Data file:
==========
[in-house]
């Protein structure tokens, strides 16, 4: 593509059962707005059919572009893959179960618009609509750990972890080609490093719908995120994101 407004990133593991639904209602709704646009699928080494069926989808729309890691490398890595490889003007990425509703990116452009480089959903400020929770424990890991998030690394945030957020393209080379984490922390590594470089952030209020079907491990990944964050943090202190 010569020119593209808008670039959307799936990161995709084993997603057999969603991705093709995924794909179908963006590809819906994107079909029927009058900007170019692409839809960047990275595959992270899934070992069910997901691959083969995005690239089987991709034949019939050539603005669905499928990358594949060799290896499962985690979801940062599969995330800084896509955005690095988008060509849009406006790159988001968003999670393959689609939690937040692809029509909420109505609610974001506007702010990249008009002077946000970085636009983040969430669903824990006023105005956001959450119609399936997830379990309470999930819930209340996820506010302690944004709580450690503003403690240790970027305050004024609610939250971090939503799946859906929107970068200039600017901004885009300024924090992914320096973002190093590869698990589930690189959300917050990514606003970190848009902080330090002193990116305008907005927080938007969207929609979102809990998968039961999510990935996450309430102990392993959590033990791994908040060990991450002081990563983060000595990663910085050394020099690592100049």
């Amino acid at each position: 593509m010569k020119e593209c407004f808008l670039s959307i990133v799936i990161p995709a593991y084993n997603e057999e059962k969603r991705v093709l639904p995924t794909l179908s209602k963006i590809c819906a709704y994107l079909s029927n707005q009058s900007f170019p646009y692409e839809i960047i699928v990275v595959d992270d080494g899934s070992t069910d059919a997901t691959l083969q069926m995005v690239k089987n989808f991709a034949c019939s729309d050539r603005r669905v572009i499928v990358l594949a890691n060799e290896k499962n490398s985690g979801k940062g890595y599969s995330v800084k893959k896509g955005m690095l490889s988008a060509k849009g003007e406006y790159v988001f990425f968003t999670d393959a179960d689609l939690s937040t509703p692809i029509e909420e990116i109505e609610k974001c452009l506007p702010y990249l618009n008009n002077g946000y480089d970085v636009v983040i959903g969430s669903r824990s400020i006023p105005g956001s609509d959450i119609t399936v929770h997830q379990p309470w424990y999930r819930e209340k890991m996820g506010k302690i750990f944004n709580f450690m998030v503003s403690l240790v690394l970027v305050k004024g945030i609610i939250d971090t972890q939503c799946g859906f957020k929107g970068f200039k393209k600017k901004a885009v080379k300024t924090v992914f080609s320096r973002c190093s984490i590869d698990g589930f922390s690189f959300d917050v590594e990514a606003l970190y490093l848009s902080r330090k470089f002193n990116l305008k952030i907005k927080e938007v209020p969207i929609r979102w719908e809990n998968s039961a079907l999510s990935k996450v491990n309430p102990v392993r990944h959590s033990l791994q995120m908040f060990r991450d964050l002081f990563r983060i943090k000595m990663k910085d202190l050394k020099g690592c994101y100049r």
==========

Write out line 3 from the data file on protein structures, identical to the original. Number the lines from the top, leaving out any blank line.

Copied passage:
């Amino acid at each position: 593509m010569k020119e593209c407004f808008l670039s959307i990133v799936i990161p995709a593991y084993n997603e057999e059962k969603r991705v093709l639904p995924t794909l179908s209602k963006i590809c819906a709704y994107l079909s029927n707005q009058s900007f170019p646009y692409e839809i960047i699928v990275v595959d992270d080494g899934s070992t069910d059919a997901t691959l083969q069926m995005v690239k089987n989808f991709a034949c019939s729309d050539r603005r669905v572009i499928v990358l594949a890691n060799e290896k499962n490398s985690g979801k940062g890595y599969s995330v800084k893959k896509g955005m690095l490889s988008a060509k849009g003007e406006y790159v988001f990425f968003t999670d393959a179960d689609l939690s937040t509703p692809i029509e909420e990116i109505e609610k974001c452009l506007p702010y990249l618009n008009n002077g946000y480089d970085v636009v983040i959903g969430s669903r824990s400020i006023p105005g956001s609509d959450i119609t399936v929770h997830q379990p309470w424990y999930r819930e209340k890991m996820g506010k302690i750990f944004n709580f450690m998030v503003s403690l240790v690394l970027v305050k004024g945030i609610i939250d971090t972890q939503c799946g859906f957020k929107g970068f200039k393209k600017k901004a885009v080379k300024t924090v992914f080609s320096r973002c190093s984490i590869d698990g589930f922390s690189f959300d917050v590594e990514a606003l970190y490093l848009s902080r330090k470089f002193n990116l305008k952030i907005k927080e938007v209020p969207i929609r979102w719908e809990n998968s039961a079907l999510s990935k996450v491990n309430p102990v392993r990944h959590s033990l791994q995120m908040f060990r991450d964050l002081f990563r983060i943090k000595m990663k910085d202190l050394k020099g690592c994101y100049r």